In this opinion piece, Rory McNeil (pictured below), head of marketing for Australia and New Zealand at Squiz, explains how businesses can make the most of their marketing technology investment.
It’s promising to see more marketers and their organisations realising the power of marketing technology (martech) to drive business growth. Squiz’s most recent State of Marketing Technology Report found Australian respondents had been spending increasingly more on it in the past twelve months – with 78 per cent saying that there had been heavy investment, compared to their UK and US counterparts (64 per cent and 50 per cent respectively).
As spend goes up, it is essential that marketers ensure it’s used wisely.
Changes to the way customers expect to be treated and the new ways that they can access brands, products and services has created a need to automate complex and time-intensive work. Key to this is collecting increasing amounts of information about users and improving activity attribution, which has led to the explosion in the number of platforms now available. This is why the key to maximising martech investment is focusing on CX and becoming truly customer-centric.
According to the report, 62 per cent of respondents accredited martech investment to better understanding customers and prospects, and this is a positive indication that organisations are trying to get closer to their customers, not just explicitly, but implicitly as well. Getting a single view of the customer and improving personalisation is more important than ever, and senior marketers must lead the way as a matter of urgency.
Creating a single view of the customer to unlock greater CX
Before personalised experiences can be delivered, a holistic representation of the customer must be derived, and this can only occur through the accumulation of accurate data.
Organisations should invest time in building a single view of their customers at the beginning of their relationships with them, adding to it throughout their lifecycle. By doing this, you ensure that you can identify the right next steps in customers’ journeys and streamline future interactions with them, anticipating their needs and setting you apart from your competitors.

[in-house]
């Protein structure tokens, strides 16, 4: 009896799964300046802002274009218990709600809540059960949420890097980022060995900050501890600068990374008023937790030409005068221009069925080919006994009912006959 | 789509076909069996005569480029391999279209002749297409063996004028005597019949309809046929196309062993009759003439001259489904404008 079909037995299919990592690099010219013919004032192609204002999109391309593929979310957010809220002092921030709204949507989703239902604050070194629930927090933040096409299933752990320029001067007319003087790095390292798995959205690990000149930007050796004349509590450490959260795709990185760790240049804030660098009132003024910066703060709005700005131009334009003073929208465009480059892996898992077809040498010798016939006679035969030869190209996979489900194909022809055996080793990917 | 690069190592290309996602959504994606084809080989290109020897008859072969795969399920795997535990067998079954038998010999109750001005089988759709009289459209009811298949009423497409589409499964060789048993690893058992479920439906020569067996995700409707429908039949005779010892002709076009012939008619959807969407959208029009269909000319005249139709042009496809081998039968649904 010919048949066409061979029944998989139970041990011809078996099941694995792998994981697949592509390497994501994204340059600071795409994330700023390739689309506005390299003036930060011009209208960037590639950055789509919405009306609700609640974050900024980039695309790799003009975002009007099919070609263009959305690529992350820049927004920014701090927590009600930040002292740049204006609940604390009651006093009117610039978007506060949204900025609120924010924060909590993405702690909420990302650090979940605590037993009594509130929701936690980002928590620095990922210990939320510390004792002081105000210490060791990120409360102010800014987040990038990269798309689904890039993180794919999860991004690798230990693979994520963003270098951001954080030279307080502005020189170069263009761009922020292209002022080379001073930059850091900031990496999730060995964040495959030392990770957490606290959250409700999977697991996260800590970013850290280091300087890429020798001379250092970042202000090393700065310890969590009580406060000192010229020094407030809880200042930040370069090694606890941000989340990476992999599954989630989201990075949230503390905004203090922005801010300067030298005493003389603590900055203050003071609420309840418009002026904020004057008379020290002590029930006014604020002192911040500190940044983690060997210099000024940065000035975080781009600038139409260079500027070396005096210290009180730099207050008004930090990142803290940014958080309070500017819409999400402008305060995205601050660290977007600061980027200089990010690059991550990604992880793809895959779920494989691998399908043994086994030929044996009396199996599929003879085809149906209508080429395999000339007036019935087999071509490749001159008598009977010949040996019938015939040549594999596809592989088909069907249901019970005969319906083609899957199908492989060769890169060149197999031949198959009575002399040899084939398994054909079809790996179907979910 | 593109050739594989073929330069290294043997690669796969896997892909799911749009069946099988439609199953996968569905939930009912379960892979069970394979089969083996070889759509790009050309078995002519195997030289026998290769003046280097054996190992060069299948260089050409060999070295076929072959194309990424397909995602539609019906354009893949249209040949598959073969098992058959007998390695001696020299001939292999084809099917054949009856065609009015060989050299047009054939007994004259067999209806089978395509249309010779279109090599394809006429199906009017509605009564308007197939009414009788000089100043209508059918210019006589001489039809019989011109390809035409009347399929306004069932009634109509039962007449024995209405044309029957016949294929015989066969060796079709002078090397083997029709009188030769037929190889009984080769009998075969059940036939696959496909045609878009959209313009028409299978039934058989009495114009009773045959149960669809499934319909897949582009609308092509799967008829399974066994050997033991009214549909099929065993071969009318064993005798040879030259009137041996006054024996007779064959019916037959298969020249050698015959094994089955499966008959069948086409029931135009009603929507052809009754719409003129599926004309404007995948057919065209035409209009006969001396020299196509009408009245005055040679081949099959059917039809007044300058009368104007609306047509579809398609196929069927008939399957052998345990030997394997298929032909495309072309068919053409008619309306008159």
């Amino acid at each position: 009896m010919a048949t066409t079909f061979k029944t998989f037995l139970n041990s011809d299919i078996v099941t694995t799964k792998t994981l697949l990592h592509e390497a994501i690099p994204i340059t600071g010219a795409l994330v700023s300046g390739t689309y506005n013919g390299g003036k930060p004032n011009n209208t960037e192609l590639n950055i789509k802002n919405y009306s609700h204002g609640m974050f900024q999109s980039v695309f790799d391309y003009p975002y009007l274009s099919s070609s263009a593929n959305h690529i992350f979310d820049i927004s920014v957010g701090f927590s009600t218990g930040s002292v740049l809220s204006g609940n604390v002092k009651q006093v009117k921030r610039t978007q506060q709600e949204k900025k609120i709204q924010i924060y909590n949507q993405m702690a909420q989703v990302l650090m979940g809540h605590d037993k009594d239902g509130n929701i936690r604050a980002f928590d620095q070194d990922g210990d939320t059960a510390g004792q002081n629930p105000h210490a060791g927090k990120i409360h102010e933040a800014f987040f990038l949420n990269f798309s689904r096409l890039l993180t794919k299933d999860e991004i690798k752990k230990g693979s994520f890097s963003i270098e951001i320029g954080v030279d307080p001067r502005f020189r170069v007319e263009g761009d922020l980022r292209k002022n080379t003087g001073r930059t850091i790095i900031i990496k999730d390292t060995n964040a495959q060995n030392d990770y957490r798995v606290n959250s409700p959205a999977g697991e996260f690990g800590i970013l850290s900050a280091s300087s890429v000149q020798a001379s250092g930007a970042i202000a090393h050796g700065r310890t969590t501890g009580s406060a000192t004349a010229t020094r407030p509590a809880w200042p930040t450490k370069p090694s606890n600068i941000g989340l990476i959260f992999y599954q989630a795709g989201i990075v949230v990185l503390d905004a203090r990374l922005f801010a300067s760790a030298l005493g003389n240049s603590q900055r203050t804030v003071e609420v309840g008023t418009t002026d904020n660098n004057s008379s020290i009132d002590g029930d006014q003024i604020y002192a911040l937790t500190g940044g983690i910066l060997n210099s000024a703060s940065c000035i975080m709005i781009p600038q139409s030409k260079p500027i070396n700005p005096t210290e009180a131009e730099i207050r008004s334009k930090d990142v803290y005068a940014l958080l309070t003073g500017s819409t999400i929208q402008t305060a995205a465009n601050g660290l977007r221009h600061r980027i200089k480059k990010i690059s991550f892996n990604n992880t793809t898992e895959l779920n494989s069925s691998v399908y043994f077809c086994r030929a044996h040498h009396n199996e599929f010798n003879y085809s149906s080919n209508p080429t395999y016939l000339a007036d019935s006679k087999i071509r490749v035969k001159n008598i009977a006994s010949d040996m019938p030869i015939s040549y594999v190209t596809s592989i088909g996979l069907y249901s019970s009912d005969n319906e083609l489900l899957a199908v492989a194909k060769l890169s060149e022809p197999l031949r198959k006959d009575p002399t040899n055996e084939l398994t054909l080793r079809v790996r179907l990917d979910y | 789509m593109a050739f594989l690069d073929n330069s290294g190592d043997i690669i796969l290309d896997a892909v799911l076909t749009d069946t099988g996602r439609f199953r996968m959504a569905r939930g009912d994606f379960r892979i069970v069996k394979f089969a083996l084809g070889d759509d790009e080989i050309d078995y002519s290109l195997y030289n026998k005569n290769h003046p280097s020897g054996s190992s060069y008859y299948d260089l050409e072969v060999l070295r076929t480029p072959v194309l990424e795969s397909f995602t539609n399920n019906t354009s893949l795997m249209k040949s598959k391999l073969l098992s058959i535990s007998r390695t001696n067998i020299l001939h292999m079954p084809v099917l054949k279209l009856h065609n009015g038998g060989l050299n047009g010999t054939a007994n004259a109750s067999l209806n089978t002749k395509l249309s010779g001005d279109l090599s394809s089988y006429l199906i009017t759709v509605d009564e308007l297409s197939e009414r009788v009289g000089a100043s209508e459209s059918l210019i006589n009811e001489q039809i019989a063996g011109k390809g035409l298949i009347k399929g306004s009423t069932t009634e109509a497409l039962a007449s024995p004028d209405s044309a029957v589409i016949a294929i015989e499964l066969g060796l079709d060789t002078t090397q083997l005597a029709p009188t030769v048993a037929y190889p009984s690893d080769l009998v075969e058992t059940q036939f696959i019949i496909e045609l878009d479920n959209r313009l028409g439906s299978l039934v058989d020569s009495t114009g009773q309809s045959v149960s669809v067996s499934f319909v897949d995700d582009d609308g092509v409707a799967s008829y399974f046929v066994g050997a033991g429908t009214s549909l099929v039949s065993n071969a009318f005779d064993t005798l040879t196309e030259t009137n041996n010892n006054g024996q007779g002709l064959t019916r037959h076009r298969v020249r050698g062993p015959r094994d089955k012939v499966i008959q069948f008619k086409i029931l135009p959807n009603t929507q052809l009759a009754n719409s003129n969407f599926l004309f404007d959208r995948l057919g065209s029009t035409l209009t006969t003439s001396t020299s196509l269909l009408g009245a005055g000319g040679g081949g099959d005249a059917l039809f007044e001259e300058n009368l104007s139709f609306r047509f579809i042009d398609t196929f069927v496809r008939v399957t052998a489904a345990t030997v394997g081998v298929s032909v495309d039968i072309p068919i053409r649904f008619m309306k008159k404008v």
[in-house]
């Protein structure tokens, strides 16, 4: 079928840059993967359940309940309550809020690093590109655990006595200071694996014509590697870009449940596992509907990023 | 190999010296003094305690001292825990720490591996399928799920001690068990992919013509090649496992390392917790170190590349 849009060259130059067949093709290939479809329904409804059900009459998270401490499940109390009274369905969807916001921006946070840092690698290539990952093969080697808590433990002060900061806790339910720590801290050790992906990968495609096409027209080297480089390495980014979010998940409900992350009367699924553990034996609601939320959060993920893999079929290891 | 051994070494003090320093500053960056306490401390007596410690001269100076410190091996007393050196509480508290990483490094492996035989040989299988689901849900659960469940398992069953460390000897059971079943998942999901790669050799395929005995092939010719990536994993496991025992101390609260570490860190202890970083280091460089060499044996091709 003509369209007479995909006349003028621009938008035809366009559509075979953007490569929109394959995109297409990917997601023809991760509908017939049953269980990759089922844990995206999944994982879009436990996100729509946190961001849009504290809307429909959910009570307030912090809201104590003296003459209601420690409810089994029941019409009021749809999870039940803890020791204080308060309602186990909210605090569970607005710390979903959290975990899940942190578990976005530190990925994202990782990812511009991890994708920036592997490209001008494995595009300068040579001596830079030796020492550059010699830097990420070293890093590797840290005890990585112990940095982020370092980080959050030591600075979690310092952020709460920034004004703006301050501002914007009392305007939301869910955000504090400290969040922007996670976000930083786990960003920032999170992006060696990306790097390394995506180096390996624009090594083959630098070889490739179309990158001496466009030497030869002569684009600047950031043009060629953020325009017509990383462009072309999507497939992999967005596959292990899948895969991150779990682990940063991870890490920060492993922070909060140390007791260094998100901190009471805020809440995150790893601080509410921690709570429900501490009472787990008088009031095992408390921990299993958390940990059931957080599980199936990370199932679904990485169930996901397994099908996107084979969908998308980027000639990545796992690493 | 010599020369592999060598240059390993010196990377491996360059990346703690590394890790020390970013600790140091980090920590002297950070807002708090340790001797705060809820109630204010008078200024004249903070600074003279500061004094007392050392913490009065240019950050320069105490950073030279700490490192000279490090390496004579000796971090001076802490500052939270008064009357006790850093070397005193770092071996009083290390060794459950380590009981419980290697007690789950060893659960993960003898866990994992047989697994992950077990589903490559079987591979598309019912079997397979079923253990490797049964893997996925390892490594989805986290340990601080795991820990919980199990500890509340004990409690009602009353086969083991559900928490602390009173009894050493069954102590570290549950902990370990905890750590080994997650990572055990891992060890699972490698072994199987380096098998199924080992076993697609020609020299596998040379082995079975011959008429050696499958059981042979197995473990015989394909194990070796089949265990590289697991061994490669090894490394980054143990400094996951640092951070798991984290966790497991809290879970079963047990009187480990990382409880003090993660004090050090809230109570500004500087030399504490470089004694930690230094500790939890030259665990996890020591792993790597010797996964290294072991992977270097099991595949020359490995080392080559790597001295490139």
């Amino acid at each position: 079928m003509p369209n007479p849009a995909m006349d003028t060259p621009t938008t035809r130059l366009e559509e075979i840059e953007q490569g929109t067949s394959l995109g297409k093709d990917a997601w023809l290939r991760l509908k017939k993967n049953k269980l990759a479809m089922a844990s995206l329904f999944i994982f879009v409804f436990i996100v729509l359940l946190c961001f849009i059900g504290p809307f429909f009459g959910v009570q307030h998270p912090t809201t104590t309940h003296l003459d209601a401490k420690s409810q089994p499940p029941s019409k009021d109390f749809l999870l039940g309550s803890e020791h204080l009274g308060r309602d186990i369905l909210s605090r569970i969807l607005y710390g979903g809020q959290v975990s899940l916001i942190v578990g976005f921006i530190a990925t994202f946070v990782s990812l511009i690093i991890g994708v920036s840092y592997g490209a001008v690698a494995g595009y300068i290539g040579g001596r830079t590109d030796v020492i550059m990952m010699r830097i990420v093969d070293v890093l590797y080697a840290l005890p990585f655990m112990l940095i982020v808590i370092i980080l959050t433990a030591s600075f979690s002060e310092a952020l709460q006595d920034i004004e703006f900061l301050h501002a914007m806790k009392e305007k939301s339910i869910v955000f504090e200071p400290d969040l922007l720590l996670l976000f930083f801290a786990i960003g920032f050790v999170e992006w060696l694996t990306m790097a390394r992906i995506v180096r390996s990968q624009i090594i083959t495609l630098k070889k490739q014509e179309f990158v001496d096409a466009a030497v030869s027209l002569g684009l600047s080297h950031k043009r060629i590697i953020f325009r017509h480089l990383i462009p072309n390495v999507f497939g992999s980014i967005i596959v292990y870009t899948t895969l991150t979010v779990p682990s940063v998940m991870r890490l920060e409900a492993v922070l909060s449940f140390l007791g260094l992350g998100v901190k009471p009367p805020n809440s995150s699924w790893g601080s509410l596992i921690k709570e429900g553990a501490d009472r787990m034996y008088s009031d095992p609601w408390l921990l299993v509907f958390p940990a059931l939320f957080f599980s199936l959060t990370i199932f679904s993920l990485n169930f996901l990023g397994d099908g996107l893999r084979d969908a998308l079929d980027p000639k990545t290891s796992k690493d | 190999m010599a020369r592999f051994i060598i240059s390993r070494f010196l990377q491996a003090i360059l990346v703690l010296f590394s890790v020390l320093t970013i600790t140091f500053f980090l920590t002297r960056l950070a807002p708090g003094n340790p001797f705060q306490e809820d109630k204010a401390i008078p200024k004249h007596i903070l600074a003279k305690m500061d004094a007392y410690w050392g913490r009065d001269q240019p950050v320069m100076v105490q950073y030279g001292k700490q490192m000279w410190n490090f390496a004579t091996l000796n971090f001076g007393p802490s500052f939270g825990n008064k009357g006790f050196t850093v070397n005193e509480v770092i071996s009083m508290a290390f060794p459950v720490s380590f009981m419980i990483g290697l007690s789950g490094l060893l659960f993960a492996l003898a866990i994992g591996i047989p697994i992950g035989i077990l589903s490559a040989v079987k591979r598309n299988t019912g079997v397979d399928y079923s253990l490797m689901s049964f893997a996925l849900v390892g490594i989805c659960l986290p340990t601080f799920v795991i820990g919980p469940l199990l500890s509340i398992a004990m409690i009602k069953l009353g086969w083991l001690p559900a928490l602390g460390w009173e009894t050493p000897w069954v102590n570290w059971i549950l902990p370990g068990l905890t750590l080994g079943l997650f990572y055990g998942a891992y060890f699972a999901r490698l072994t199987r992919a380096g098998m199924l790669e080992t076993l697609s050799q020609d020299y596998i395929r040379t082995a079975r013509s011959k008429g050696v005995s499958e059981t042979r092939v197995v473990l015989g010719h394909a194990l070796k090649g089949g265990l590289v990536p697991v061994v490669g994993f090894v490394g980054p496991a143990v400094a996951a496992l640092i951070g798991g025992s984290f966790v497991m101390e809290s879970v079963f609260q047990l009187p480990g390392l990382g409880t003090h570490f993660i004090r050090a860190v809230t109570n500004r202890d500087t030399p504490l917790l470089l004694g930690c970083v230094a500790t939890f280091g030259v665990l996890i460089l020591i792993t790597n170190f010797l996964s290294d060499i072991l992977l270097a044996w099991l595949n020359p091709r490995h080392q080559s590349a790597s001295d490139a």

Achieving a single view doesn’t mean reinventing the wheel for each new customer, but it does require investment – integrating systems, doing research, and adjusting business processes to meet expectations. Any existing (or recently acquired) martech should therefore be taken advantage of accordingly.
Optimising martech expenditure in a way that aligns with a customer-centric focus will allow a more accurate and rounded understanding of customer data to be provided to organisations, thus enabling them to deliver the consistent, personalised experiences that customers are increasingly expecting.
By doing this, organisations put themselves in a position to create lifelong relationships with customers, and the better you are at doing this, the greater your reputation and levels of customer engagement will be.
Complementing technology with a correlating culture
It has been proven that creating a customer-centric organisation leads to better value and service for customers, but to holistically embrace customer-centricity, an organisation’s culture also needs to shift – a far more larger, complex task.
Martech’s role in an organisation is not simply to replace analogue tasks with digital ones. Martech should be onboarded with the intention to empower employees, including those tasked with operating the technology and those implementing the cross-organisational strategies that sit behind its use. With this must come an innate ability to empathise with customers – to truly understand them and their needs – in order to provide better value and service for them.
All organisations exist to deliver value to their customers, but internal structures can hamper a customer-centric culture from within and restrict martech’s full potential.
Siloing departments by function is no longer relevant nor constructive, with marketing’s role increasingly flowing into that of IT’s and beyond. Restructuring employees around customers and implementing human touch points to combat these silos will provide a nurturing environment for strategic martech optimisation.